Ballesteros says the reason the disappointment and diminished confidence lingered was because he had failed to win for the memory of his father, who had died of lung cancer the month before at 67.

Baldomero Ballesteros Sr. was a local champion oarsman, with the same long arms and strong will as his youngest son. Seve felt a kinship with the man who had most helped him feel special, and he took great joy in showing his appreciation.

"My father was a fighter, and he would never give up," Ballesteros says. "We were pretty close. He always encouraged me. I loved to take him with me in jets or limousines and let him drink whiskey and share my success. He would say, 'Oh, Seve, this is the life!' After he died, the hardest thing was when I was winning tournaments I used to call home and he...wasn't there."

Now, Ballesteros has a date with the Old Course. After his initial bout with emotion, he is expansive.

"The first time I played it, I didn't like it," he says. "I thought it was ugly. But the first time I played it with a little bit of breeze, I loved it. It's an incredible place, and an incredible course. But there must be a little bit of wind. That's when you have the challenge. Then you play all the clubs and all the shots you have in the bag."

He played well in 1978, leading by two strokes until he hit into the hotel and took a double-bogey 6 on the 17th in the second round, finishing the tournament T-17. In 1984, during practice rounds, his friend Fernandez encouraged Ballesteros to take the club a bit more on the inside to counteract a tendency to let his right elbow wander too far from his body. "Chino give me a little tip on my swing," he says, "and I stick to that and each day played better and better."

He started the final round two shots behind Watson and Ian Baker-Finch, who were paired in the last group.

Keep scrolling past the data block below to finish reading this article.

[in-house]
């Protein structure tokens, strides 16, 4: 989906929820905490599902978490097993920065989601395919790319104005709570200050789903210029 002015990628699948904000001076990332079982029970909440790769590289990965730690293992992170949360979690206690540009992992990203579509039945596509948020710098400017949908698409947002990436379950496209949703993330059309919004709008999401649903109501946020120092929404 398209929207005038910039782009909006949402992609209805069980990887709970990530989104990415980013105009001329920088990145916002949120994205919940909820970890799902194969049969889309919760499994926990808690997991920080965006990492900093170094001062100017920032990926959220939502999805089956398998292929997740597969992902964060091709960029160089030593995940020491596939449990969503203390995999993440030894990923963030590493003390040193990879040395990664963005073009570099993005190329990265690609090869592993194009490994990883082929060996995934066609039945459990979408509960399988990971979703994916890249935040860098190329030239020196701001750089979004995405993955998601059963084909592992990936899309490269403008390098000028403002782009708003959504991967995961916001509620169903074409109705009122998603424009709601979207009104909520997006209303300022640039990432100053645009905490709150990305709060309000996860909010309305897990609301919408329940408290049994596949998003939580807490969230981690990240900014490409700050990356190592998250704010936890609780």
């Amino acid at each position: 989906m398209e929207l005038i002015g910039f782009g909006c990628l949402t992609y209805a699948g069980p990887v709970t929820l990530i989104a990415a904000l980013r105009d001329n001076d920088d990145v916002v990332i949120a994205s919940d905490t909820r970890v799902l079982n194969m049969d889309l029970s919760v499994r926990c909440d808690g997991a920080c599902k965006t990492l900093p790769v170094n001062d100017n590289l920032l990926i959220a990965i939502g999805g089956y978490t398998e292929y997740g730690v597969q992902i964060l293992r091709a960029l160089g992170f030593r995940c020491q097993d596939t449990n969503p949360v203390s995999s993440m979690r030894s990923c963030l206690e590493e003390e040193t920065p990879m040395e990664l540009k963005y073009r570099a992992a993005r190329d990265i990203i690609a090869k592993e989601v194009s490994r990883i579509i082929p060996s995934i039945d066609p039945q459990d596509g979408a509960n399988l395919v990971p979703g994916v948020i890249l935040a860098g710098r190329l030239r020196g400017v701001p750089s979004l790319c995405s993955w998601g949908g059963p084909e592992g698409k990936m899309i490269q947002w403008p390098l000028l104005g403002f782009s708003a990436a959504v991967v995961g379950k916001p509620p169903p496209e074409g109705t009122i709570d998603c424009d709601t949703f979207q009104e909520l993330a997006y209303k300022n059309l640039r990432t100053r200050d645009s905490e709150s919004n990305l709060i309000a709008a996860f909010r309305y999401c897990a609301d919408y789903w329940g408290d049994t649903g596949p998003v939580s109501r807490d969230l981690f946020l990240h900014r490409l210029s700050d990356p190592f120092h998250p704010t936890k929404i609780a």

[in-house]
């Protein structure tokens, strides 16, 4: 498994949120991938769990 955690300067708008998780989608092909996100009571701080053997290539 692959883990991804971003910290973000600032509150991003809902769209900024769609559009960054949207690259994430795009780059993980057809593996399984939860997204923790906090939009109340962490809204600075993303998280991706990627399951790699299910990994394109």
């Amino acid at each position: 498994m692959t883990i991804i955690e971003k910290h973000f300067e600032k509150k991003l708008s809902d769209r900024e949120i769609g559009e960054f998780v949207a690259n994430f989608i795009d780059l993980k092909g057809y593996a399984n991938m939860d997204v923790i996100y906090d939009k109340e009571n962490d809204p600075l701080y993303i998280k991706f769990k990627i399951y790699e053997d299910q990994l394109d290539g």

"Watson was the best player in the world at that moment," Ballesteros says, "and he was trying to tie the record of Harry Vardon: six British Opens. He was under a lot of pressure also. We were not close, but champions in the same category never are close. You never see both go outside for dinner. Never. That's not because it is personal. The competition carries on, not just on the golf course, but off the golf course also. It was that way for me and Watson."

In the last round, "I played very steady," Ballesteros recalls. "I didn't do anything spectacular, but I played very steady and very solid, especially on the back nine. I birdied 14, then a fantastic par on 17, where I put my 6-iron on the middle of the green from the rough on the left side. That second shot was like a tunnel, you know."

On the 18th, Ballesteros hit a conservative 3-wood off the tee and then a wedge into the green.

"The putt, breaking six inches, I hit it well," he says. "As the ball was approaching the hole, I was more and more hoping, and it dropped in. I think with my interior energy, I put it inside myself. I think so. That was the greatest moment of my career."

He has been back to the hallowed ground to play three British Opens since then, but never with so much anticipation. When Bobby Jones returned to St. Andrews for the last time in 1958, he was suffering from a crippling disease of the spinal cord. After Jones was honored during the Freedom of the City and Royal Burgh of St. Andrew ceremony, a filled auditorium began singing an old Scottish song, "Will Ye No' Come Back Again?"

"It had all the strange, wild, emotional force of the skirl of a bagpipe," wrote Herbert Warren Wind. "Hardly a word was said as the people filed from the hall, and for many minutes afterward it was impossible for anyone to speak."

When asked what he will feel when he is announced on the first tee, it is Ballesteros -- his face scrunching but his gaze steady -- who cannot speak.

He doesn't have to. It will definitely be a moment.